Man accused of intentionally infecting men in SF, SoCal with HIV

A Fresno man is accused of intentionally infecting other men in San Diego, Fresno, and perhaps San Francisco with HIV.
A Fresno man is accused of intentionally infecting other men with HIV.

Prosecutors in San Diego are building a case against 29-year-old Thomas Guerra. They believe there are at least two dozen victims in San Diego, Fresno, and perhaps San Francisco.

He also goes by the name Ashton Chavez. He pleaded not guilty to a misdemeanor charge, but now he has been scheduled to return to court after prosecutors have come up with additional charges.

Prosecutors say he had sex with other men, knowing he was HIV positive. Guerra is believed to be the great nephew of labor leader Cesar Chavez.

One San Francisco resident, who did not wish to be identified, says he remembers him well.

"Tommy, we met on a dating website," he said.

The two dated for four months while he lived in Fresno. The now San Francisco resident says he was handsome and charming and that Guerra assured him he was HIV negative.

He later found out Guerra lied. And after being tested, he too found out he was HIV positive. He then reached out to Guerra.

"He pushed me away," he said. "He was very hostile. We exchanged four or five messages before he blocked me on Facebook and refused to have contact with me."

The case was first brought to the attention of prosecutors in San Diego after a former boyfriend made charges against him.

"I know of 24 individuals that have been impacted by this," said another victim who did not wish to be identified. "I'm hearing that there could be hundreds."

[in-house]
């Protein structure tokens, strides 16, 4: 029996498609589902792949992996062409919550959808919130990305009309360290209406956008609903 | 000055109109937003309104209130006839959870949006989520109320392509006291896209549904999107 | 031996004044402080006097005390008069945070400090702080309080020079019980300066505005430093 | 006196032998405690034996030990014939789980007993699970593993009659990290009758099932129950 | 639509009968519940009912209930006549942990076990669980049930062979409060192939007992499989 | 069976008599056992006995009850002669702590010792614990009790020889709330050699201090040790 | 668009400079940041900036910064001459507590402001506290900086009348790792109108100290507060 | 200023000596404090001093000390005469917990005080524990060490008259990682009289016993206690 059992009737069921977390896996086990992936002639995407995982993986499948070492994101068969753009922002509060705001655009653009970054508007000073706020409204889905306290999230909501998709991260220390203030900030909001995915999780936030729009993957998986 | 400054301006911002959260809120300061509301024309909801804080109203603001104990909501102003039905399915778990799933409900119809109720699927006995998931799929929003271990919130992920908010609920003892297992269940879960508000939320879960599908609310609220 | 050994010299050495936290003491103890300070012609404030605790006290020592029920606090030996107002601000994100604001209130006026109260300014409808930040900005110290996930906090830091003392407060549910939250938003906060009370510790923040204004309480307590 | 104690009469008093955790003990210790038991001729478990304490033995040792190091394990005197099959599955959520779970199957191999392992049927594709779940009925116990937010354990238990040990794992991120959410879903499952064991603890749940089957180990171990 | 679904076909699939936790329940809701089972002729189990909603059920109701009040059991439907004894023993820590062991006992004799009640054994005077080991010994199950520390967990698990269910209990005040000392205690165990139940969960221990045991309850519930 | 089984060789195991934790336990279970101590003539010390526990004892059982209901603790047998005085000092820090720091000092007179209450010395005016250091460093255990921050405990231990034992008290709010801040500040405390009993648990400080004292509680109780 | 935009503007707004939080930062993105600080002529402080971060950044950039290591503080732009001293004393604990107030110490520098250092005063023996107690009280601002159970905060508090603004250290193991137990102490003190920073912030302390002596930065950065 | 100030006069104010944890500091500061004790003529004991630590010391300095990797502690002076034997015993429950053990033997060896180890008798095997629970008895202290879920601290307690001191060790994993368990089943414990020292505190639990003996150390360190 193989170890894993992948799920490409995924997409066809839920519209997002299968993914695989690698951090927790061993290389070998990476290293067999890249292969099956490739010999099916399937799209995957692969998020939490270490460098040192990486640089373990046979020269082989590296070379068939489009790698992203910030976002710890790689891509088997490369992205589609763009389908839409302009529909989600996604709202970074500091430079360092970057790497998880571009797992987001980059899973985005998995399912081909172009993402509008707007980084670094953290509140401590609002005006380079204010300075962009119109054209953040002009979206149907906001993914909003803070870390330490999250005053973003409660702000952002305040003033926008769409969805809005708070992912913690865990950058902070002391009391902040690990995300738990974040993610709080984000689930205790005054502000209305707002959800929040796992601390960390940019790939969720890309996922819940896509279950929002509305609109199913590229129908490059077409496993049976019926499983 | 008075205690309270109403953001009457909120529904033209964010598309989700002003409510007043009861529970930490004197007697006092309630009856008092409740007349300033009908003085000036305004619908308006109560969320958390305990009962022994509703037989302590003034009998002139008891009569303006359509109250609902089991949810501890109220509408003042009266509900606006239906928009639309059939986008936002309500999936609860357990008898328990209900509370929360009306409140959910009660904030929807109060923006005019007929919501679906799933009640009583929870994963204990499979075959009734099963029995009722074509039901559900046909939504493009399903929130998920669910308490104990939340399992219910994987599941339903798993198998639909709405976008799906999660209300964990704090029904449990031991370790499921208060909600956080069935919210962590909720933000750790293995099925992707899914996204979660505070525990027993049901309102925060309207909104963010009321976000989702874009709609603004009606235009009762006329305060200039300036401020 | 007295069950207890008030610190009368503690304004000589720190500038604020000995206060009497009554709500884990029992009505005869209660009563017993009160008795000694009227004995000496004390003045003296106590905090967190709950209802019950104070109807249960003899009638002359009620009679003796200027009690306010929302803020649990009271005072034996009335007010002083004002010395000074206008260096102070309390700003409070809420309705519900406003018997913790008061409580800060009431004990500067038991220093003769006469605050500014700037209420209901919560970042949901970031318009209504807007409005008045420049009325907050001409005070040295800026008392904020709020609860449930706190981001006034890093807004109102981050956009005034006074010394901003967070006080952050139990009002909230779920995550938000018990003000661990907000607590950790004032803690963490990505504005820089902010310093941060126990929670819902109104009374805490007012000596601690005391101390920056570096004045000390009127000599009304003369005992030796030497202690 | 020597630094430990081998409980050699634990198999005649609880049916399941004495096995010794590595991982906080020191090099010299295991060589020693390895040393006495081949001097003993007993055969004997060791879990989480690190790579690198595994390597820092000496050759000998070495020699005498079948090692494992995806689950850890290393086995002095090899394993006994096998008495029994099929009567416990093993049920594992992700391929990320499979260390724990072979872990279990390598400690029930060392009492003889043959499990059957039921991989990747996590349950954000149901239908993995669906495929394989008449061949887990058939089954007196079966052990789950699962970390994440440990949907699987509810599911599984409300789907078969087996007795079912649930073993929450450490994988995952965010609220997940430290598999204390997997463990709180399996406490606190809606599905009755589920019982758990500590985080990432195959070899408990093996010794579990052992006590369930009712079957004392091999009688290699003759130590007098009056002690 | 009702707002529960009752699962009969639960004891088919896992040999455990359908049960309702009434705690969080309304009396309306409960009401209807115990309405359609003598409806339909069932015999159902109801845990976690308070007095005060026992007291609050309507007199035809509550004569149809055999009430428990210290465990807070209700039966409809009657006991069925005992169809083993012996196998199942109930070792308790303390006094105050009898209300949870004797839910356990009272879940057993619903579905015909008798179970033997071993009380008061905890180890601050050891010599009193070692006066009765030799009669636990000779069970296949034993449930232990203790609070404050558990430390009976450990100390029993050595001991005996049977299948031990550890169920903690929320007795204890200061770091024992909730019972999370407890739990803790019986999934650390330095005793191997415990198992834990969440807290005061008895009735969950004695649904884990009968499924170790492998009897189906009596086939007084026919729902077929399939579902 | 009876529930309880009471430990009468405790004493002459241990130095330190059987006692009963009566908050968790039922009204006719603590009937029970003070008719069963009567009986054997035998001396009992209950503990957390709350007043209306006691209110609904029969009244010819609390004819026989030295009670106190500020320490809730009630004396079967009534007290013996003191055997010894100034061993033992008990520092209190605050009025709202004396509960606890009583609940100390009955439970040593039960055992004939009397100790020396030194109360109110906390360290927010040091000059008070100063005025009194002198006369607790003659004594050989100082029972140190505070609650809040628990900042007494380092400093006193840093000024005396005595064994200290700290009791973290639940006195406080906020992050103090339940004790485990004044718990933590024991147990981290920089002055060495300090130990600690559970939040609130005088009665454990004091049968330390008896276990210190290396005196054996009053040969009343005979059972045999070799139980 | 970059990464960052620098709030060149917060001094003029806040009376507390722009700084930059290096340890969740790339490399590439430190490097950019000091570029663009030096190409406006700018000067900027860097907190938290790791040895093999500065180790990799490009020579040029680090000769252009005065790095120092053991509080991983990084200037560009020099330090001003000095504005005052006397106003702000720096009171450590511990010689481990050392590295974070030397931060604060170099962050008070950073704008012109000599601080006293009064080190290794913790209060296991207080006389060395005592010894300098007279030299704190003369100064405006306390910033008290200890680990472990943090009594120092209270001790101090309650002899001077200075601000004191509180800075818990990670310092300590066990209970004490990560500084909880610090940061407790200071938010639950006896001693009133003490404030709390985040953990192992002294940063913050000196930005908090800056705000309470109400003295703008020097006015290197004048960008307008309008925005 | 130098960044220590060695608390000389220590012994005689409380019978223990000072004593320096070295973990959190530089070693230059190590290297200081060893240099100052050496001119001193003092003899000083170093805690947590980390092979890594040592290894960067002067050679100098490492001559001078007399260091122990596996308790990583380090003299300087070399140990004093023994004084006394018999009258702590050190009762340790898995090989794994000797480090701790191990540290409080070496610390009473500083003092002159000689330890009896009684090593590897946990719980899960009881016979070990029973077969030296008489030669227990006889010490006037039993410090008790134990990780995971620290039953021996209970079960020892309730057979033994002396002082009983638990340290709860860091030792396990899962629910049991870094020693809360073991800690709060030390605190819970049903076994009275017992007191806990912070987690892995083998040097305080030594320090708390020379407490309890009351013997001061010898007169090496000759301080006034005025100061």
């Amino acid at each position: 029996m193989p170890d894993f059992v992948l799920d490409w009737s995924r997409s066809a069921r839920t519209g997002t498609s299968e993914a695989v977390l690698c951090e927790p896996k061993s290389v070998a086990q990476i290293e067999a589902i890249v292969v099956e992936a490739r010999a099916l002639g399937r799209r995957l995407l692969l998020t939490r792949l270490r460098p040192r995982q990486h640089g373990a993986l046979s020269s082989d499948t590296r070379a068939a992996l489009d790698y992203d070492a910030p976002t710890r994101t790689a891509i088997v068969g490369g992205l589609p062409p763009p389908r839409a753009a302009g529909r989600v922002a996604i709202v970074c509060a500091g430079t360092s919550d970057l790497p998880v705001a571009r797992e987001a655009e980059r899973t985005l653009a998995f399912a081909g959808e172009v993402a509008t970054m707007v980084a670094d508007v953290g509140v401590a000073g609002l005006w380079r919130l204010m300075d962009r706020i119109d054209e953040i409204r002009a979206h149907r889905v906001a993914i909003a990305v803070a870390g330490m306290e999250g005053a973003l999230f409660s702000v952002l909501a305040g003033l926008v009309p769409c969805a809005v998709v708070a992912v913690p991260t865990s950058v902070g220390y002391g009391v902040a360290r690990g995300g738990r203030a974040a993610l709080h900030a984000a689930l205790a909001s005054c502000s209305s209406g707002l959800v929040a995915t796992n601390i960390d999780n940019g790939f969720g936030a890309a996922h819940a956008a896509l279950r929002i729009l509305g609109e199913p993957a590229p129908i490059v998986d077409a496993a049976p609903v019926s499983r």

"I know people in Fresno who are positive now who had had a relationship or a sexual encounters with him," said the San Francisco man.

In fact, documents reveal Guerra not only texted that he lied about his HIV status, he then bragged about infecting someone else.

"You know, in my heart I can't believe that, I cannot and I don't believe that he is really doing that," said Roseana Alvarado, a friend of the family. "His parents were very angry when they found out he was gay and I took him in because he needed somebody to love him."

Following these new allegations, Guerra was ordered to return to court. He could face felony charges.

"If he was intentionally infecting people with HIV, he has to be punished. It's a horrible thing to do," said the San Francisco man.

Anyone who knowingly infects others with HIV can be criminally prosecuted. More than 30 states in the U.S. have prosecuted people for exposing another person to HIV.
Related Topics:
health HIV crime court court case San Francisco San Diego Fresno
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